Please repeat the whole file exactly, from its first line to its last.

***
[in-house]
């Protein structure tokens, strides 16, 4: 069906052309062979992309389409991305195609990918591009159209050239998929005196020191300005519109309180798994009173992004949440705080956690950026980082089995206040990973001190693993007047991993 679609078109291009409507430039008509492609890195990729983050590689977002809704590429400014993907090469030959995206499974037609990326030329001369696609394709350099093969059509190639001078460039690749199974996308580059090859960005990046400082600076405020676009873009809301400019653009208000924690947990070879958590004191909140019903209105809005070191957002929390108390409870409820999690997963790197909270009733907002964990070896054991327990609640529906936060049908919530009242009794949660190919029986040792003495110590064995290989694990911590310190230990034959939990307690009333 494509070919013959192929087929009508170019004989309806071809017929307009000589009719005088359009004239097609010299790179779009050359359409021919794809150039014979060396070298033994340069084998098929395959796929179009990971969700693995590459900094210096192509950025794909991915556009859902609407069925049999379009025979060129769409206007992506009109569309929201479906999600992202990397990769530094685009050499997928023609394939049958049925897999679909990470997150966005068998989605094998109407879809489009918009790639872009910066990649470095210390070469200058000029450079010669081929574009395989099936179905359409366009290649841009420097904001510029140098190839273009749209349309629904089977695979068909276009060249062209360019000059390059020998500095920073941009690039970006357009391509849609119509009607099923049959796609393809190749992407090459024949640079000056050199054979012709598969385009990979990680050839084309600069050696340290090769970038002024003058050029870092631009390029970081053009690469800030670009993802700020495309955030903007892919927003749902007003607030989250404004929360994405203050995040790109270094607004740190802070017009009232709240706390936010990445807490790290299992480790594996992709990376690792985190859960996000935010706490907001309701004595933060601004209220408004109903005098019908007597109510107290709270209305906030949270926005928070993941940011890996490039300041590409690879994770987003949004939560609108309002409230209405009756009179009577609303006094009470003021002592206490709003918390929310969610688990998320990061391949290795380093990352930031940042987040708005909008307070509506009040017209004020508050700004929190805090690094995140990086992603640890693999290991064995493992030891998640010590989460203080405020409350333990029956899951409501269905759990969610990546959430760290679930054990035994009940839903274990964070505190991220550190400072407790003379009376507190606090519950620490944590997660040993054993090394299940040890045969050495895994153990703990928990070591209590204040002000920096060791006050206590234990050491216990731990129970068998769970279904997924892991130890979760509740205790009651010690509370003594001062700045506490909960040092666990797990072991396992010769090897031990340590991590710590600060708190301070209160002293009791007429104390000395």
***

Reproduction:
[in-house]
């Protein structure tokens, strides 16, 4: 069906052309062979992309389409991305195609990918591009159209050239998929005196020191300005519109309180798994009173992004949440705080956690950026980082089995206040990973001190693993007047991993 679609078109291009409507430039008509492609890195990729983050590689977002809704590429400014993907090469030959995206499974037609990326030329001369696609394709350099093969059509190639001078460039690749199974996308580059090859960005990046400082600076405020676009873009809301400019653009208000924690947990070879958590004191909140019903209105809005070191957002929390108390409870409820999690997963790197909270009733907002964990070896054991327990609640529906936060049908919530009242009794949660190919029986040792003495110590064995290989694990911590310190230990034959939990307690009333 494509070919013959192929087929009508170019004989309806071809017929307009000589009719005088359009004239097609010299790179779009050359359409021919794809150039014979060396070298033994340069084998098929395959796929179009990971969700693995590459900094210096192509950025794909991915556009859902609407069925049999379009025979060129769409206007992506009109569309929201479906999600992202990397990769530094685009050499997928023609394939049958049925897999679909990470997150966005068998989605094998109407879809489009918009790639872009910066990649470095210390070469200058000029450079010669081929574009395989099936179905359409366009290649841009420097904001510029140098190839273009749209349309629904089977695979068909276009060249062209360019000059390059020998500095920073941009690039970006357009391509849609119509009607099923049959796609393809190749992407090459024949640079000056050199054979012709598969385009990979990680050839084309600069050696340290090769970038002024003058050029870092631009390029970081053009690469800030670009993802700020495309955030903007892919927003749902007003607030989250404004929360994405203050995040790109270094607004740190802070017009009232709240706390936010990445807490790290299992480790594996992709990376690792985190859960996000935010706490907001309701004595933060601004209220408004109903005098019908007597109510107290709270209305906030949270926005928070993941940011890996490039300041590409690879994770987003949004939560609108309002409230209405009756009179009577609303006094009470003021002592206490709003918390929310969610688990998320990061391949290795380093990352930031940042987040708005909008307070509506009040017209004020508050700004929190805090690094995140990086992603640890693999290991064995493992030891998640010590989460203080405020409350333990029956899951409501269905759990969610990546959430760290679930054990035994009940839903274990964070505190991220550190400072407790003379009376507190606090519950620490944590997660040993054993090394299940040890045969050495895994153990703990928990070591209590204040002000920096060791006050206590234990050491216990731990129970068998769970279904997924892991130890979760509740205790009651010690509370003594001062700045506490909960040092666990797990072991396992010769090897031990340590991590710590600060708190301070209160002293009791007429104390000395």